Saturday, September 25, 2010

What's marriage really competing with ?

When the government said that they want to have a sustained campaign to promote marriage to younger folks, a lot of folks took the opportunity to start whining about why Singaporeans are choosing to accumulate wealth over settling down.

I don't agree with this line of thought. This light of thought has been used in many scenarios.

Why are Singaporeans rude to each other? Because they are too concerned about money making.
Why are Singaporeans not getting married ? Because they are too concerned about money making.
Why some people are failures can't hold onto decent jobs ? Because other people are too concerned about money making.

I beg to differ about money making because, very often, guys save money in order to settle down and start a family. If marriage gets delayed, it is because we're not saving fast enough.

Wealth reinforces families and makes development possible. Wealth accumulation is not the enemy of family creation - it is an enabler. And vice versa. Married people pool assets creating a portfolio of financial and human capital that is more diversified than that of 2 singles. Marriage raises conscientiousness of males resulting in better overall health, longevity and wealth creation. Children, while a burden when young, provide income smoothing at the late stage of a person's life.

There is enough literature to establish marriage as generally a positive stabilizing influence on personal wealth.

Now let's talk about the real issue of Single-hood.

Marriage has to compete with the one valuable resource singles have can may not be as willing to give up easily - Freedom. Being single is just plain fun !

Many singles make enough to lead decent carefree lives. They can travel anywhere, buy whatever they want. Promote causes that they believe in. That translates to a whole lot of mobility. Generation Y would also not want to be shackled by the norms of Gen X society, they want to carve a set of values for their own.

In this world of readily available sex, tweets and Facebook, I'm betting that it'll be hard to sell the younger folks an ancient institution like marriage.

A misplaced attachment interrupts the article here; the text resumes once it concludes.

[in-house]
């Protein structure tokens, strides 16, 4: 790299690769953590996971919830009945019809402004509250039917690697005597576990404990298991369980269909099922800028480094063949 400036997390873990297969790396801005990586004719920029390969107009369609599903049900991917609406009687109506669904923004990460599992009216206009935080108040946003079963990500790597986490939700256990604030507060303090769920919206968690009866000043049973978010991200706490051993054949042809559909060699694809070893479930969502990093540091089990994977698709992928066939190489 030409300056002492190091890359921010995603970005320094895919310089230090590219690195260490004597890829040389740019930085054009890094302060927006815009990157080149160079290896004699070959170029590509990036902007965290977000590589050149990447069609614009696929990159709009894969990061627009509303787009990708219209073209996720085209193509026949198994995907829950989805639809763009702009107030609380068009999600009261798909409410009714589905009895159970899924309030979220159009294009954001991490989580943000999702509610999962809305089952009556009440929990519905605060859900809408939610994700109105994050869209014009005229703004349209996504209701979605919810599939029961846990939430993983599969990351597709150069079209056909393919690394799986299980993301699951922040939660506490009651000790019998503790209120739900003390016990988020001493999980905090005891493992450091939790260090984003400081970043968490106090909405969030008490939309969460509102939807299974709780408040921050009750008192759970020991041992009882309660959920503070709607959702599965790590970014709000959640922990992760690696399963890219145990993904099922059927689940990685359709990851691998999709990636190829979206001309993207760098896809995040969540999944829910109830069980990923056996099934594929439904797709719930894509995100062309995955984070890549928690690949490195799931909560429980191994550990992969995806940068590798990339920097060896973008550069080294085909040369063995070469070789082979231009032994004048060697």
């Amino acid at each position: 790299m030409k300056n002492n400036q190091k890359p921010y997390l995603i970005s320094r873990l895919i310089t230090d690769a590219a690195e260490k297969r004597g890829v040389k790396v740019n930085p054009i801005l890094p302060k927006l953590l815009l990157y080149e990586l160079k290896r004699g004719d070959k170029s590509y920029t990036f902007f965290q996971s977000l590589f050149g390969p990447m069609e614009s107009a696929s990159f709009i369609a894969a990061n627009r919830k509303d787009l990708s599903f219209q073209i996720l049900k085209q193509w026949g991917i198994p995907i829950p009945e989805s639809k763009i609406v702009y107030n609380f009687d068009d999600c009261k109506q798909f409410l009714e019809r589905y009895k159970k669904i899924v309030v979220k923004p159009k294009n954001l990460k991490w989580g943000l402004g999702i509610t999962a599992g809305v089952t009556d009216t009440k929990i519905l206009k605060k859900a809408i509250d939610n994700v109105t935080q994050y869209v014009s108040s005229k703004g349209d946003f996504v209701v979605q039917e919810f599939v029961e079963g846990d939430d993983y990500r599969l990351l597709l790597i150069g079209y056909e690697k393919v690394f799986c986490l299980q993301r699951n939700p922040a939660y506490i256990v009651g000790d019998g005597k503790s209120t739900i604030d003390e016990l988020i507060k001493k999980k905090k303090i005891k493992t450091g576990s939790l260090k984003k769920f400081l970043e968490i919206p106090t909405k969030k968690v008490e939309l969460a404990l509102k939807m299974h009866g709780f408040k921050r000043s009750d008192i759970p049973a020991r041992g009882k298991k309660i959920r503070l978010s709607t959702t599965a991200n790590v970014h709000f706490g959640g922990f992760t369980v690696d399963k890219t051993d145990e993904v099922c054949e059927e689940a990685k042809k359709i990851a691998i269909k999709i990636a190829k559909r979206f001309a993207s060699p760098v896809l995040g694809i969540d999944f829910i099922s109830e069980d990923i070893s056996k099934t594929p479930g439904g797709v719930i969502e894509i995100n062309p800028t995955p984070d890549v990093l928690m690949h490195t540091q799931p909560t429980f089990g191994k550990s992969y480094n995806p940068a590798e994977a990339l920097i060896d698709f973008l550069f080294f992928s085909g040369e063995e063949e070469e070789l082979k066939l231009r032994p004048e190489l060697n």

What price are we putting on their personal freedom ?

This leads to my very dark conclusion for policy makers.

What will happen when the campaign fails ? What will the PAP do ?

I would propose more draconian measures. Let me give you guys a small hint :

Since children produce income smoothing in most cases and function as annuities, CPF Life can be opted out by parents living with their kids.

I'm sure our government can do something along these lines...


Saturday, September 04, 2010

How to study engineering ?

A number of readers may be engineers who want to get into investing so do comment on this article whether you agree or disagree with it.

A friend wanted to me to give some advice on how to study engineering. In particular, would there be fundamental ideas and equations that can make a person a good electrical engineer.

I can't answer that question directly. Like finance, engineering is a mixture of disciplines. Engineers need a strong foundation in mathematics, physics and computing before you can really start doing work in research, programming and systems integration. Finance majors need statistics, accounting and economics to even start making meaningful investment decisions. Finance majors in the future probably need C++ programming to engage in statistical arbitrage and high-frequency programming.

What I can offer is a set of strategies on how to study engineering that is unique in the physical sciences and not anywhere else.

Here are my tips :

a) Study of engineering subjects always involves solving problems.

You can understand or memorize an equation or physical theory but the rubber meets the road in solving problems. This is why sometimes great engineering students look at a typical problem in a tutorial first before diving into the lecture notes. Equations and theories exists as a means towards the ends which is to resolve a technical problem.

This means that the much-maligned 10 year series method of learning is actually the ideal one to master engineering subjects.

A savvy engineering is always hunting for new problems to solve using their newly learnt theories.

b) Best engineers use their foundation in problem solving to imagine or invent more complex problems.

This is the difference between a B student and a dean's lister - the ability to imagine problems of greater complexity and solve them independently of the lectures. We all learn about resistors in series or parallel in secondary school. A smart physics student can mentally arrange resistors in a three-dimensional cube edge or a mesh and use the basic equations to solve problems of this complex nature.

c) Best engineers have toys which reinforce their understanding of technology.

Engineers must align their hobbies with their discipline. This allows them to gain a kinesthetic understanding of the technologies needed to create value for their employers or clients.

If finance lets you buy the biggest toys, engineering is the professional discipline with the most absorbing toys.

The modern engineering student has a really nice set of toys to play with outside school. Find a VC trained in finance who likes the stuff you build and he'll then proceed to buy you even more toys. Android phones are programmable in Java. Arduino is a very simple, low-cost way to understand micro-controllers. Even better, Android phones can control Arduino microcontrollers.